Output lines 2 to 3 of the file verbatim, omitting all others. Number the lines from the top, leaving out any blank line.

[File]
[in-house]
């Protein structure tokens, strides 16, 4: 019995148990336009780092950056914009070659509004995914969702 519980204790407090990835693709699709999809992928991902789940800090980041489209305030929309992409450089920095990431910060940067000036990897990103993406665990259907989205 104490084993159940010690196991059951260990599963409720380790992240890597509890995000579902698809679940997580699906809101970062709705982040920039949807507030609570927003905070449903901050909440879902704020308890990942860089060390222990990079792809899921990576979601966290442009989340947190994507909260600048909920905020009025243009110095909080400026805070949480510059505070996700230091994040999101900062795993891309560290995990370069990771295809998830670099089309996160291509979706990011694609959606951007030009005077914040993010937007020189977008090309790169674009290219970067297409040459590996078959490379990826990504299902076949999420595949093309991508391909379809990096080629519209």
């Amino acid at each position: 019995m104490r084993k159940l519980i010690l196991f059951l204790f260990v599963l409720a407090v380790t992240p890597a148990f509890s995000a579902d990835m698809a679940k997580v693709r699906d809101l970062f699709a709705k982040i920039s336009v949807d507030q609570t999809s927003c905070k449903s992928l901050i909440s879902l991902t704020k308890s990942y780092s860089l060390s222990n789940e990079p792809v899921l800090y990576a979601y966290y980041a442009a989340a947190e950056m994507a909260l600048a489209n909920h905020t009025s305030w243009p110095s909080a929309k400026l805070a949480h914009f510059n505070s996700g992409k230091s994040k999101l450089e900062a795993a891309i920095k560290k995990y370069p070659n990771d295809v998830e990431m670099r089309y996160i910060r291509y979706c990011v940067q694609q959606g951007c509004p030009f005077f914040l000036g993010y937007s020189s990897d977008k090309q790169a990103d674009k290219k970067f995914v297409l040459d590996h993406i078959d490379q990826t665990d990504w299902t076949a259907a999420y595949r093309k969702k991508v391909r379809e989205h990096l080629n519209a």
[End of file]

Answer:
């Protein structure tokens, strides 16, 4: 019995148990336009780092950056914009070659509004995914969702 519980204790407090990835693709699709999809992928991902789940800090980041489209305030929309992409450089920095990431910060940067000036990897990103993406665990259907989205 104490084993159940010690196991059951260990599963409720380790992240890597509890995000579902698809679940997580699906809101970062709705982040920039949807507030609570927003905070449903901050909440879902704020308890990942860089060390222990990079792809899921990576979601966290442009989340947190994507909260600048909920905020009025243009110095909080400026805070949480510059505070996700230091994040999101900062795993891309560290995990370069990771295809998830670099089309996160291509979706990011694609959606951007030009005077914040993010937007020189977008090309790169674009290219970067297409040459590996078959490379990826990504299902076949999420595949093309991508391909379809990096080629519209």
């Amino acid at each position: 019995m104490r084993k159940l519980i010690l196991f059951l204790f260990v599963l409720a407090v380790t992240p890597a148990f509890s995000a579902d990835m698809a679940k997580v693709r699906d809101l970062f699709a709705k982040i920039s336009v949807d507030q609570t999809s927003c905070k449903s992928l901050i909440s879902l991902t704020k308890s990942y780092s860089l060390s222990n789940e990079p792809v899921l800090y990576a979601y966290y980041a442009a989340a947190e950056m994507a909260l600048a489209n909920h905020t009025s305030w243009p110095s909080a929309k400026l805070a949480h914009f510059n505070s996700g992409k230091s994040k999101l450089e900062a795993a891309i920095k560290k995990y370069p070659n990771d295809v998830e990431m670099r089309y996160i910060r291509y979706c990011v940067q694609q959606g951007c509004p030009f005077f914040l000036g993010y937007s020189s990897d977008k090309q790169a990103d674009k290219k970067f995914v297409l040459d590996h993406i078959d490379q990826t665990d990504w299902t076949a259907a999420y595949r093309k969702k991508v391909r379809e989205h990096l080629n519209a």